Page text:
Disease had been in Mary’s bower,
And slow decay from mourning,
Though now she sits on Neidpath’s tower,
To watch her love’s returning.
From: The Maid of Neidpath by Sir Walter Scott
We almost missed it! We had just left Peebles and were travelling on the A72 towards Edinburgh, when my partner’s eagle eye spotted Neidpath Castle through the trees. It was impossible to stop immediately so I had to drive further up the road before turning around, to head back to the little path to the castle’s entrance. A sign at the top of the path read: “Sorry, closed”. But we were there in the moment and really wanted to get a better look, so we drove further down the path towards the castle entrance.
The Architecture of Neidpath Castle
Neidpath Castle is a very tall, L-shaped tower house with rounded corners. The battlements are roofed and the sentry walk is a balustraded balcony. What I found interesting is that there are very few windows (even for a castle!) and those that are present, are mostly tiny.
Since the castle was closed (and we subsequently learned that it is not open to the public), we could not gain access to explore the interior. I have however done some research (as always!) and found out that the basement and first-floor hall are vaulted, and the hall is further divided by a wooden floor into two storeys. There is apparently also a pit dungeon.
History of Neidpath Castle
The present castle was built in the 14thcentury, by Sir William de Haya. The Hay family held Neidpath Castle until the 17thcentury during which time it received several notable visitors. Mary, Queen of Scots visited in 1563 and her son, James VI in 1587.
In 1645, Neidpath Castle was garrisoned against the Royalist forces of James Graham, 1stMarquees of Montrose. The following year though, John Hay of Yester joined the King’s party and was created 1stEarl of Tweeddale by King Charles II. The castle sustained some damage during the onslaught of Oliver Cromwell’s forces and so during the 1660’s the 2ndEarl of Tweeddale remodelled the castle and had several outbuildings constructed. Some of these are still there but certainly parts of the outbuildings and outer wall are now sadly in ruins.
Unfortunately, this 2ndEarl of Tweeddale became bankrupt and had to sell Neidpath castle to William Douglas, 1stDuke of Queensberry, in 1686, ending the Hay family’s ownership of the castle.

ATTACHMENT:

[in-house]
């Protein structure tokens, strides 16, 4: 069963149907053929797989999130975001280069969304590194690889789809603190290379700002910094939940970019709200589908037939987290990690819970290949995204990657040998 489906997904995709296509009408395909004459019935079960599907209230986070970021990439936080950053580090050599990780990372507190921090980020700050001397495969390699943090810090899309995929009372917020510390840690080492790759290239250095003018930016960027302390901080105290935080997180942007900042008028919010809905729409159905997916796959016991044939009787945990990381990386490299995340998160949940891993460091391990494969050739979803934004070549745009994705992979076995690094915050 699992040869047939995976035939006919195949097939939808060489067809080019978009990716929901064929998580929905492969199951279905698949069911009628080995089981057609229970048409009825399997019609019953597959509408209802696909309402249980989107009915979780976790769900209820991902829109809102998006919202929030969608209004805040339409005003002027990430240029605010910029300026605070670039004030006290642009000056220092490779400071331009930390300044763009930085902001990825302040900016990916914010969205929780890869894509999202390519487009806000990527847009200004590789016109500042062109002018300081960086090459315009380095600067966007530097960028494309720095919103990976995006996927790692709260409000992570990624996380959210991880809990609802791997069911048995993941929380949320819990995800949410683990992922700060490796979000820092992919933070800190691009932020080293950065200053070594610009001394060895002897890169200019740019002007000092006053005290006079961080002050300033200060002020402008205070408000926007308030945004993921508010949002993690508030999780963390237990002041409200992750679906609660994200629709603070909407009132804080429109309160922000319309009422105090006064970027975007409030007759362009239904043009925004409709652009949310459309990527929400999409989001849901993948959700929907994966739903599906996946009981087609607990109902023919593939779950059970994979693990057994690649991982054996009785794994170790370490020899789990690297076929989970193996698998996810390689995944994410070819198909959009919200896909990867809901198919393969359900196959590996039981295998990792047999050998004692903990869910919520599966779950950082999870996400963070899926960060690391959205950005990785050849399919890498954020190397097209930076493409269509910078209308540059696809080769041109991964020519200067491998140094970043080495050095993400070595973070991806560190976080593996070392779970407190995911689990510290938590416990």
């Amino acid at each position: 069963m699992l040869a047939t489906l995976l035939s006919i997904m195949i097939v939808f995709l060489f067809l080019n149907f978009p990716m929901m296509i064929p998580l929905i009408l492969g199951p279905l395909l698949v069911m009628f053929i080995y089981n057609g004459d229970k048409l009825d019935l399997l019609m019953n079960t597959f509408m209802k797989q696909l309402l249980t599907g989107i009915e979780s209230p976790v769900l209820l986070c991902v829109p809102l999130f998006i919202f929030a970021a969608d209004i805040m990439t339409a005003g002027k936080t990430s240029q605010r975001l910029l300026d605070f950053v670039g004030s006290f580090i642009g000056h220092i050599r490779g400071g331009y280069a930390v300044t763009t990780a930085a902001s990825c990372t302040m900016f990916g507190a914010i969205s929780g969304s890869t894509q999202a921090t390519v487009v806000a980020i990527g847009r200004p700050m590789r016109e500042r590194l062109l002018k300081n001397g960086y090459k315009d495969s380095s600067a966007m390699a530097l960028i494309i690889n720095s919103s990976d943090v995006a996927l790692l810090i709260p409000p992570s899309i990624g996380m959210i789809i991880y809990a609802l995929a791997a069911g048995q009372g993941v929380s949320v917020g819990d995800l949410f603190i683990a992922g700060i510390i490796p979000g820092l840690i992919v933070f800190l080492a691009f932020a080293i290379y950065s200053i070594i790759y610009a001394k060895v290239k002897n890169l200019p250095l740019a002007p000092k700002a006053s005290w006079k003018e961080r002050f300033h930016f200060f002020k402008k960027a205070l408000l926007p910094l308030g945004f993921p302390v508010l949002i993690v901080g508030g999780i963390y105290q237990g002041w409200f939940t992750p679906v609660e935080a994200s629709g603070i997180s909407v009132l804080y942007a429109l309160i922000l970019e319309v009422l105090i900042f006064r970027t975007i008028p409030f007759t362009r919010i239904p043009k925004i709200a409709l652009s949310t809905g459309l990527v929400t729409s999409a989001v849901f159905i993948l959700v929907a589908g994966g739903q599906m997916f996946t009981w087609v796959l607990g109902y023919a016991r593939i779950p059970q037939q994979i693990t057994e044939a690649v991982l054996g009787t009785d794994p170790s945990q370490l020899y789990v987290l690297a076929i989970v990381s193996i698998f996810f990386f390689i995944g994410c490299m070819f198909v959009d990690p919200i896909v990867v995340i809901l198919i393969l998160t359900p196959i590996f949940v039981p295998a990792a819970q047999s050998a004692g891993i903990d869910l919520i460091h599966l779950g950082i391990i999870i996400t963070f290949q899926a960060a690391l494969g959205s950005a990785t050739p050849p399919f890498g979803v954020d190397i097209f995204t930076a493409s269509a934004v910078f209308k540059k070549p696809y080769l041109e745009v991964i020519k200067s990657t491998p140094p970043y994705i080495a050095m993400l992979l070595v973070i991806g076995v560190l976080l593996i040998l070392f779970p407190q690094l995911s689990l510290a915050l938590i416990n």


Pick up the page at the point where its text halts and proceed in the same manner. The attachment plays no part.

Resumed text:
In 1693, Queensberry gave the castle to his son, also called William Douglas (later the 1stEarl of March and 2ndEarl of Queensberry). He made several alterations to Neidpath in the 18thcentury before passing it on to the 3rdEarl. At this point in the history of Neidpath Castle, it was let to tenants and started to suffer neglect. By 1790, the upper storeys of the wing had collapsed.
It was still in use, however and visited by Sir Walter Scott in 1803. He wrote a poem (The Maid of Neidpath) based on a local story that the castle is haunted. The story goes that Jean Douglas, youngest daughter of William Douglas, loved the son of the laird of Tushielaw and wanted to marry him. Her father considered him below her station and forbade them to marry. This caused her to die of a broken hart and is said to haunt Neidpath Castle.
Upon the death of the Duke in 1810 the Earl of Wemyss inherited the castle. The current Earl of Wemyss still owns the Neidpath Castle and takes his courtesy title, Lord Neidpath, from it.
The castle is not normally open to the public (except by special arrangement). It is however available for weddings, filming and other special occasions. The beauty of this lovely castle can fortunately also be appreciated from a distance, as it can be viewed from the main road (there is a small viewing point and parking area). It is well worth a stop when you are in the area.
Historical Sites Nearby
- The Old Kirk in the village of Temple is a medieval church worth a visit.
- Only one mile from the castle, you can find Peebles Cross Kirk. This is a medieval ruin worth a visit.